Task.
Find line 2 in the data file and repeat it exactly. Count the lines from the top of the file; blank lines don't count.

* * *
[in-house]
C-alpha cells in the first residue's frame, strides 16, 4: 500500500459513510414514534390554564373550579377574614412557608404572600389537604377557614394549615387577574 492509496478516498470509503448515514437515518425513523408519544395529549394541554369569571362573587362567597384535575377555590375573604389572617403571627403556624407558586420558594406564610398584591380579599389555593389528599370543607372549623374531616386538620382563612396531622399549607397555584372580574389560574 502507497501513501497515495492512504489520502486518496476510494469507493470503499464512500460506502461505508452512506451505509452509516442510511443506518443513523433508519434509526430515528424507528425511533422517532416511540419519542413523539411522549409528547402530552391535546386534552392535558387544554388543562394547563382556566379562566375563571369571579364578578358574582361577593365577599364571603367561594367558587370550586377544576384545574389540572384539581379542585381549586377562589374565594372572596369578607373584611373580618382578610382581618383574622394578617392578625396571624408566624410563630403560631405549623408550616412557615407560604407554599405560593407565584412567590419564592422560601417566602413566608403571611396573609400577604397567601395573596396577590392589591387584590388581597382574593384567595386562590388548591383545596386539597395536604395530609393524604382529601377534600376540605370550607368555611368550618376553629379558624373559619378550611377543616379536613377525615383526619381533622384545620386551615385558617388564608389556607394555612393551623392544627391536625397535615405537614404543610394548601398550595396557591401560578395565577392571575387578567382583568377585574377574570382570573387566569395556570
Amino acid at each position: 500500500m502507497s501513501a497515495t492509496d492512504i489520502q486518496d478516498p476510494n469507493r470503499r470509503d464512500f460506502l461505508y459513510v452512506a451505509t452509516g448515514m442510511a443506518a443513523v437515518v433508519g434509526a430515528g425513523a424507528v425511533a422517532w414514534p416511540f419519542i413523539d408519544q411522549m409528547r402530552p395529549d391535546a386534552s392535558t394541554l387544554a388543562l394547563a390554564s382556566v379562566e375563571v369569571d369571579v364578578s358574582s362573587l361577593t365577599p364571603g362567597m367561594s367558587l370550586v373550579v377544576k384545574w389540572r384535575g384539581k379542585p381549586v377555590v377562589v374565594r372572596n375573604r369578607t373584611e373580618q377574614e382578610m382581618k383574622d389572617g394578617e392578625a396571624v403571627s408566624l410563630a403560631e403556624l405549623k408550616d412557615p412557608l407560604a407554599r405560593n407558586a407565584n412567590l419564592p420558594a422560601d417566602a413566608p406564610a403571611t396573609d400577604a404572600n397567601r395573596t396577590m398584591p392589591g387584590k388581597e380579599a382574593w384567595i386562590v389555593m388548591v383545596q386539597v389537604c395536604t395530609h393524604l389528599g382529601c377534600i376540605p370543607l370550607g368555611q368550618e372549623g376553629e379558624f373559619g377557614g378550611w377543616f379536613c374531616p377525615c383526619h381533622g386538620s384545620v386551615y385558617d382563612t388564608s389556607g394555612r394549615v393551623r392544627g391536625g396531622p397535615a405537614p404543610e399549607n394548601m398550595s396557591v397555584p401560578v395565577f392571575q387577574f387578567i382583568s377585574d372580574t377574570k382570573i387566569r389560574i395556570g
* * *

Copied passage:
C-alpha cells in the first residue's frame, strides 16, 4: 500500500459513510414514534390554564373550579377574614412557608404572600389537604377557614394549615387577574 492509496478516498470509503448515514437515518425513523408519544395529549394541554369569571362573587362567597384535575377555590375573604389572617403571627403556624407558586420558594406564610398584591380579599389555593389528599370543607372549623374531616386538620382563612396531622399549607397555584372580574389560574 502507497501513501497515495492512504489520502486518496476510494469507493470503499464512500460506502461505508452512506451505509452509516442510511443506518443513523433508519434509526430515528424507528425511533422517532416511540419519542413523539411522549409528547402530552391535546386534552392535558387544554388543562394547563382556566379562566375563571369571579364578578358574582361577593365577599364571603367561594367558587370550586377544576384545574389540572384539581379542585381549586377562589374565594372572596369578607373584611373580618382578610382581618383574622394578617392578625396571624408566624410563630403560631405549623408550616412557615407560604407554599405560593407565584412567590419564592422560601417566602413566608403571611396573609400577604397567601395573596396577590392589591387584590388581597382574593384567595386562590388548591383545596386539597395536604395530609393524604382529601377534600376540605370550607368555611368550618376553629379558624373559619378550611377543616379536613377525615383526619381533622384545620386551615385558617388564608389556607394555612393551623392544627391536625397535615405537614404543610394548601398550595396557591401560578395565577392571575387578567382583568377585574377574570382570573387566569395556570